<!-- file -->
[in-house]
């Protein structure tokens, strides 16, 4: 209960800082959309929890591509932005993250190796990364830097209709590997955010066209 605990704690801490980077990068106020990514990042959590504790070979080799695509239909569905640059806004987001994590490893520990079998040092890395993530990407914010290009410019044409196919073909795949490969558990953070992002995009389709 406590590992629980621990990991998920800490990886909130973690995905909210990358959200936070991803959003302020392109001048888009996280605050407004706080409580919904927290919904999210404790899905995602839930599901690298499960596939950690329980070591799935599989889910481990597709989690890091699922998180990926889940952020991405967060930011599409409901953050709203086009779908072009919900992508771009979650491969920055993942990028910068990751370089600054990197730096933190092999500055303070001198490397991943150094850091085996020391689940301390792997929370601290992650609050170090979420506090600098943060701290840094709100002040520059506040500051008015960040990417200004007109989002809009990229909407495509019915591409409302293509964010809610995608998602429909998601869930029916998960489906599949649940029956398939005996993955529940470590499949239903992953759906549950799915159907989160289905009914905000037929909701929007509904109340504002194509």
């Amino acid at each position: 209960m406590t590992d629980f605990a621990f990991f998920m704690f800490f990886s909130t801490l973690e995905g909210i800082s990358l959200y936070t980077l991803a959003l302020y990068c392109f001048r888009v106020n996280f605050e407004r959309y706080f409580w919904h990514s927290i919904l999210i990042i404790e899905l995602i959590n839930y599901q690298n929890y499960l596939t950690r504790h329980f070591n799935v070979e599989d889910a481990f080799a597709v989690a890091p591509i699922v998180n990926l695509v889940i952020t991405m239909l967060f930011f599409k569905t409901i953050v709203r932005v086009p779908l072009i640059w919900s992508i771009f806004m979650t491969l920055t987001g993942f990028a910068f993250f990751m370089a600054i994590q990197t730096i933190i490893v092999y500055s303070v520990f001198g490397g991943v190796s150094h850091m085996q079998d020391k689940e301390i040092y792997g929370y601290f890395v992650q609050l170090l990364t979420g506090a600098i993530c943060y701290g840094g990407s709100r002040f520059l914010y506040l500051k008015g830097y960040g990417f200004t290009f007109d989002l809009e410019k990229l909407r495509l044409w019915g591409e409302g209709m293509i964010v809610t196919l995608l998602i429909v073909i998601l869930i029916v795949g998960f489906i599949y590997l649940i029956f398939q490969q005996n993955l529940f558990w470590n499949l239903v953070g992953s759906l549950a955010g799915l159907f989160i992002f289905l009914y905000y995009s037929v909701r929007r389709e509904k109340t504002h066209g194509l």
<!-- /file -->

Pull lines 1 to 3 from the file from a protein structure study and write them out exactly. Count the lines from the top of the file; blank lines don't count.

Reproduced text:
[in-house]
């Protein structure tokens, strides 16, 4: 209960800082959309929890591509932005993250190796990364830097209709590997955010066209 605990704690801490980077990068106020990514990042959590504790070979080799695509239909569905640059806004987001994590490893520990079998040092890395993530990407914010290009410019044409196919073909795949490969558990953070992002995009389709 406590590992629980621990990991998920800490990886909130973690995905909210990358959200936070991803959003302020392109001048888009996280605050407004706080409580919904927290919904999210404790899905995602839930599901690298499960596939950690329980070591799935599989889910481990597709989690890091699922998180990926889940952020991405967060930011599409409901953050709203086009779908072009919900992508771009979650491969920055993942990028910068990751370089600054990197730096933190092999500055303070001198490397991943150094850091085996020391689940301390792997929370601290992650609050170090979420506090600098943060701290840094709100002040520059506040500051008015960040990417200004007109989002809009990229909407495509019915591409409302293509964010809610995608998602429909998601869930029916998960489906599949649940029956398939005996993955529940470590499949239903992953759906549950799915159907989160289905009914905000037929909701929007509904109340504002194509």
């Amino acid at each position: 209960m406590t590992d629980f605990a621990f990991f998920m704690f800490f990886s909130t801490l973690e995905g909210i800082s990358l959200y936070t980077l991803a959003l302020y990068c392109f001048r888009v106020n996280f605050e407004r959309y706080f409580w919904h990514s927290i919904l999210i990042i404790e899905l995602i959590n839930y599901q690298n929890y499960l596939t950690r504790h329980f070591n799935v070979e599989d889910a481990f080799a597709v989690a890091p591509i699922v998180n990926l695509v889940i952020t991405m239909l967060f930011f599409k569905t409901i953050v709203r932005v086009p779908l072009i640059w919900s992508i771009f806004m979650t491969l920055t987001g993942f990028a910068f993250f990751m370089a600054i994590q990197t730096i933190i490893v092999y500055s303070v520990f001198g490397g991943v190796s150094h850091m085996q079998d020391k689940e301390i040092y792997g929370y601290f890395v992650q609050l170090l990364t979420g506090a600098i993530c943060y701290g840094g990407s709100r002040f520059l914010y506040l500051k008015g830097y960040g990417f200004t290009f007109d989002l809009e410019k990229l909407r495509l044409w019915g591409e409302g209709m293509i964010v809610t196919l995608l998602i429909v073909i998601l869930i029916v795949g998960f489906i599949y590997l649940i029956f398939q490969q005996n993955l529940f558990w470590n499949l239903v953070g992953s759906l549950a955010g799915l159907f989160i992002f289905l009914y905000y995009s037929v909701r929007r389709e509904k109340t504002h066209g194509l």